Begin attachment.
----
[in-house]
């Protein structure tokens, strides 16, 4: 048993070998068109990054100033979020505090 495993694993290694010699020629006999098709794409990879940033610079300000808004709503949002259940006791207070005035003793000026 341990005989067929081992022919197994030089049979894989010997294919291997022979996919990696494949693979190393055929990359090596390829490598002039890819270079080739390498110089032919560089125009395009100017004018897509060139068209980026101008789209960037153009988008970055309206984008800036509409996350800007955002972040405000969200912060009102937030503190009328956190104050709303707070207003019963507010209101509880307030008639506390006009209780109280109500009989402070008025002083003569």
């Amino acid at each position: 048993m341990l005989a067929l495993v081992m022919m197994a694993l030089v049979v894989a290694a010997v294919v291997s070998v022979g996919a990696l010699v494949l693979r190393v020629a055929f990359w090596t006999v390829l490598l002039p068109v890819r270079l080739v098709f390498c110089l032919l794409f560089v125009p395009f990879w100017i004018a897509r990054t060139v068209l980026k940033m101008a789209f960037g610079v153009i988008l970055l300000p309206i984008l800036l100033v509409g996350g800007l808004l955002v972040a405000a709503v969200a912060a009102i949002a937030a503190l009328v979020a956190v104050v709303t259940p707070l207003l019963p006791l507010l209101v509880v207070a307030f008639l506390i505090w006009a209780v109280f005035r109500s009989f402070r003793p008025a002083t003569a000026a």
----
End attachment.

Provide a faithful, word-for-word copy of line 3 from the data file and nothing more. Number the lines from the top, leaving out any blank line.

């Amino acid at each position: 048993m341990l005989a067929l495993v081992m022919m197994a694993l030089v049979v894989a290694a010997v294919v291997s070998v022979g996919a990696l010699v494949l693979r190393v020629a055929f990359w090596t006999v390829l490598l002039p068109v890819r270079l080739v098709f390498c110089l032919l794409f560089v125009p395009f990879w100017i004018a897509r990054t060139v068209l980026k940033m101008a789209f960037g610079v153009i988008l970055l300000p309206i984008l800036l100033v509409g996350g800007l808004l955002v972040a405000a709503v969200a912060a009102i949002a937030a503190l009328v979020a956190v104050v709303t259940p707070l207003l019963p006791l507010l209101v509880v207070a307030f008639l506390i505090w006009a209780v109280f005035r109500s009989f402070r003793p008025a002083t003569a000026a």